Scotland’s Chief Veterinary Officer (CVO), Sheila Voas, has confirmed that a flock of free-range hens have tested positive for highly pathogenic avian influenza (HPAI) H5N1. See Press Notice.
In order to limit the further spread of disease, appropriate restrictions have been imposed, and a 3 km Protection Zone and 10 km Surveillance Zone have been declared, due to take effect 00:01 (am) 04 December. Within these zones, a range of different controls and restrictions will be implemented. These include restrictions on the movement of poultry, carcasses, eggs, used poultry litter and manure.
Keepers can find out if their premises is in a zone on this interactive map.
A large percentage of the 22,000 birds on the premises have already succumbed to disease and the Animal and Plant Health Agency (APHA) will carry out humane culling of the remaining birds for disease control and animal welfare purposes.
The confirmation of this case of HPAI H5N1 is the second in Scotland in the current 2021/22 AI season, with HPAI H5N1 being confirmed at a premises near Arbroath, Angus, on 03 November 2021. These cases are part of a wider outbreak that has involved cases of HPAI H5N1 across Great Britain:
This is now the largest ever UK outbreak of avian influenza with 31 confirmed cases (prior to this, the largest number of cases was 26 cases of HPAI in the UK in 2020/2021 and 13 cases in 2016/2017).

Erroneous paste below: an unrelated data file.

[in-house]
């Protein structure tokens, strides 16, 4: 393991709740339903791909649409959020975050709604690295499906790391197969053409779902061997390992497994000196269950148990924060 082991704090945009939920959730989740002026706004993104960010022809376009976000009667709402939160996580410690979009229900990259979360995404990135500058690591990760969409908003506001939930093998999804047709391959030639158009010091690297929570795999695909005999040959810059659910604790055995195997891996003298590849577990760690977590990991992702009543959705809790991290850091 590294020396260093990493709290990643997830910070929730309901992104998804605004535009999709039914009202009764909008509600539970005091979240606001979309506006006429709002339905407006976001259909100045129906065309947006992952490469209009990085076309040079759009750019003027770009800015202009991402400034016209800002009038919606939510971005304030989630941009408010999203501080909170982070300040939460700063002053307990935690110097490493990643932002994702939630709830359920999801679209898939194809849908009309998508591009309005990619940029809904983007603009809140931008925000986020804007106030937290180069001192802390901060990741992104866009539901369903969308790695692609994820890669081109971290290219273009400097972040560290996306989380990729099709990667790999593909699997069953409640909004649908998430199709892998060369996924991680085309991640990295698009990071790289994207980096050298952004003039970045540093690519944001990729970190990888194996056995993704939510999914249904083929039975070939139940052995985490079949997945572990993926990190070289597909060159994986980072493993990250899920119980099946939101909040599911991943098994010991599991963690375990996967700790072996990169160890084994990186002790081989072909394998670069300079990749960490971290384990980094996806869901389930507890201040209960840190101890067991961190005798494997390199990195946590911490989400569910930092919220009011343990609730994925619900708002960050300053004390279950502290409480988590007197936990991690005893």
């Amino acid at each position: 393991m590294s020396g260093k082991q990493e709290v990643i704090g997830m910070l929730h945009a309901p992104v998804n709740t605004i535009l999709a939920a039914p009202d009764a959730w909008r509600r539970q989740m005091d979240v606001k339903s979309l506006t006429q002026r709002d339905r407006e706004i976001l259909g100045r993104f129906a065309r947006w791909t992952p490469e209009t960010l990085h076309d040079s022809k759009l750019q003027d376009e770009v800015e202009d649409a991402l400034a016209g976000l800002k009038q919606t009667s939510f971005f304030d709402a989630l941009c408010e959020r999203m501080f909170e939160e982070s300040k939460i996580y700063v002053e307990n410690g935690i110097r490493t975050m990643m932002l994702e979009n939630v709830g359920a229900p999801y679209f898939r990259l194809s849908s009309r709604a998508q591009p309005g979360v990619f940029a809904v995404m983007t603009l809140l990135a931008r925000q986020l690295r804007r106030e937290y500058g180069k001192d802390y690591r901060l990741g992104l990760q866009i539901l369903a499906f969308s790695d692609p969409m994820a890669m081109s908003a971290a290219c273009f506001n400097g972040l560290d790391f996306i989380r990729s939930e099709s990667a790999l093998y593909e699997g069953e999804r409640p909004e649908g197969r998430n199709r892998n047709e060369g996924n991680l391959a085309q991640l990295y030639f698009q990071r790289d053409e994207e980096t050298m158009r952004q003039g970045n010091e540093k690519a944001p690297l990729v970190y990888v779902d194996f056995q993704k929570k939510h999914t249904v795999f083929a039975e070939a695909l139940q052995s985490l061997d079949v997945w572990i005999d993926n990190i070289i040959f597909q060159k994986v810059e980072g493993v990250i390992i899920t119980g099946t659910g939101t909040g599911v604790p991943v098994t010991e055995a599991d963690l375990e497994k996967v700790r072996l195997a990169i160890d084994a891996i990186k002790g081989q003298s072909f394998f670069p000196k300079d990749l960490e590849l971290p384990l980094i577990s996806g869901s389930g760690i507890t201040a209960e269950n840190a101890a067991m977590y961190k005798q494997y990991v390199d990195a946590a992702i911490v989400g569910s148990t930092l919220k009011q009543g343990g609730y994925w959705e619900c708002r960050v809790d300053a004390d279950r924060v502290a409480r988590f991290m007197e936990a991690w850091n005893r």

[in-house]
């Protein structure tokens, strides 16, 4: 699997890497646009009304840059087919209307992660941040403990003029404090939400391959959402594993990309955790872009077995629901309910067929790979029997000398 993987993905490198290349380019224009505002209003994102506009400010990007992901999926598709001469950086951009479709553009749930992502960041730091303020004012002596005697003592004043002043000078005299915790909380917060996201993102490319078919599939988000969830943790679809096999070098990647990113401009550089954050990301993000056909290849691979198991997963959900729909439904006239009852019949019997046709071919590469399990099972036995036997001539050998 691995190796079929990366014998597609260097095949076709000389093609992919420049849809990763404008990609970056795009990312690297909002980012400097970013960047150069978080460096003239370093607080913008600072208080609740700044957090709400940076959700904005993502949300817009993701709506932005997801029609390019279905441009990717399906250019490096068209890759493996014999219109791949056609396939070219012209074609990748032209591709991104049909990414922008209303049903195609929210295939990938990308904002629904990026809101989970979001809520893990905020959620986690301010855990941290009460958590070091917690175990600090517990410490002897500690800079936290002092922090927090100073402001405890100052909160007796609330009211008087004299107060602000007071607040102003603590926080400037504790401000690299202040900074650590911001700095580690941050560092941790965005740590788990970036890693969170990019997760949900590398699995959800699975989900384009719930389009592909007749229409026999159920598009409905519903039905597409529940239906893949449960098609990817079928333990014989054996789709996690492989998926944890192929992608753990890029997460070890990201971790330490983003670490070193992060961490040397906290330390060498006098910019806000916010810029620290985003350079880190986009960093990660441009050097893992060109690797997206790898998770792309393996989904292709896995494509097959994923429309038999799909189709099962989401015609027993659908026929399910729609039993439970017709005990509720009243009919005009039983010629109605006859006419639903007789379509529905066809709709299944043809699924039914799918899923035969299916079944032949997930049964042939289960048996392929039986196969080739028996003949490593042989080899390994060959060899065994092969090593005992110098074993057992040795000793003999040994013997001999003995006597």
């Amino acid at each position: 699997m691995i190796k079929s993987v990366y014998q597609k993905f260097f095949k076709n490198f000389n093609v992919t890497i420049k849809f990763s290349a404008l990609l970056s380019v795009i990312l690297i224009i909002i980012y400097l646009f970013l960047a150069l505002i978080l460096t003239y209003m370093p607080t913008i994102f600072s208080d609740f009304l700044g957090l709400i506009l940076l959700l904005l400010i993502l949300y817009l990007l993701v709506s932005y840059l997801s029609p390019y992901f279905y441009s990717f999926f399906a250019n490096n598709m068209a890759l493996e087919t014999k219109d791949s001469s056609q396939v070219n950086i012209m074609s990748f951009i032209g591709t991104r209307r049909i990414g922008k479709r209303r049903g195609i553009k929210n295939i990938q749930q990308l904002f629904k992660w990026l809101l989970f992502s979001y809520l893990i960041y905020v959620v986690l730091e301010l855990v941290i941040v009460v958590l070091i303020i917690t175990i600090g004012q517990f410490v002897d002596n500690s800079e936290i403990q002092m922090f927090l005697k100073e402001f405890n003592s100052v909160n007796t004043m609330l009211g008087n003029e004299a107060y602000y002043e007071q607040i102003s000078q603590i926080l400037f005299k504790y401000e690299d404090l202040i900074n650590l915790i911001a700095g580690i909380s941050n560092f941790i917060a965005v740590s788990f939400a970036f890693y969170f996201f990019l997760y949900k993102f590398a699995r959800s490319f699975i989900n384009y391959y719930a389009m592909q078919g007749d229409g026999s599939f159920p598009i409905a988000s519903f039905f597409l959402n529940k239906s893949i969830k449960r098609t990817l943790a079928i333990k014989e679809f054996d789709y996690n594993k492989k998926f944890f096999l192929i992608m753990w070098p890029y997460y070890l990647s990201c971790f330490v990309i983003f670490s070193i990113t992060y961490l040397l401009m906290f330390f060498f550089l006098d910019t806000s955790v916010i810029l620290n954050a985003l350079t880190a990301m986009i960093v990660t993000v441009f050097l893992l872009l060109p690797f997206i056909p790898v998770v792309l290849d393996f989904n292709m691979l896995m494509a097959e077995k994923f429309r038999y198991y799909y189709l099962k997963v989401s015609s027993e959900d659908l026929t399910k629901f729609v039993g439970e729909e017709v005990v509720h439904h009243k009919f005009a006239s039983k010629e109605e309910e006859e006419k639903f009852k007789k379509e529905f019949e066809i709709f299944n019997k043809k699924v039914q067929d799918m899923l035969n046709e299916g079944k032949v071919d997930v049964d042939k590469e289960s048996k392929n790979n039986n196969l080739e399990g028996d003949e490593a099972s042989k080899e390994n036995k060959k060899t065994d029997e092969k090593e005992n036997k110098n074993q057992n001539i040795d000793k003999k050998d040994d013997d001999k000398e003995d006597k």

In light of these outbreaks and high numbers of findings among wild bird populations in the UK, the risk of incursion of highly pathogenic avian influenza (HPAI) H5 infection in wild birds is HIGH (occurs often). The risk of poultry and captive bird exposure to HPAI H5 across Great Britain is
Advice to Keepers
The further detection of HPAI H5N1 at a premises in Scotland, and the cases highlighted above, do not alter the advice from Public Health Scotland that the risk to human health from the virus is very low, and food standards bodies advise that avian influenzas pose a very low food safety risk for UK consumers. It does not affect the consumption of poultry products, including eggs.
Producers and bird keepers are reminded that they are legally required to comply with the Order to house birds that came in to effect, as part of an Avian Influenza Protection Zone (AIPZ), on 24 November 2021, and to follow biosecurity procedures, regardless of the number of birds being kept. Keepers who are concerned about the health or welfare of their flock should seek veterinary advice immediately.
High standards of biosecurity must be maintained as good practice for the health of your birds, and good biosecurity is an essential defence against diseases, such as avian influenza, and is key to limiting the spread of avian influenza in an outbreak.
Keepers of Pigeons
Within the AIPZ, and in recognition of their welfare requirements, pigeons can be flown each day for exercise for up to an hour, as long as keepers are not in a Protection Zone (PZ) or Surveillance Zone (SZ) and provided keepers act responsibly. For example, this could be for a brief period before feeding, say half an hour, which will ensure the return of the birds promptly when their feed goes out.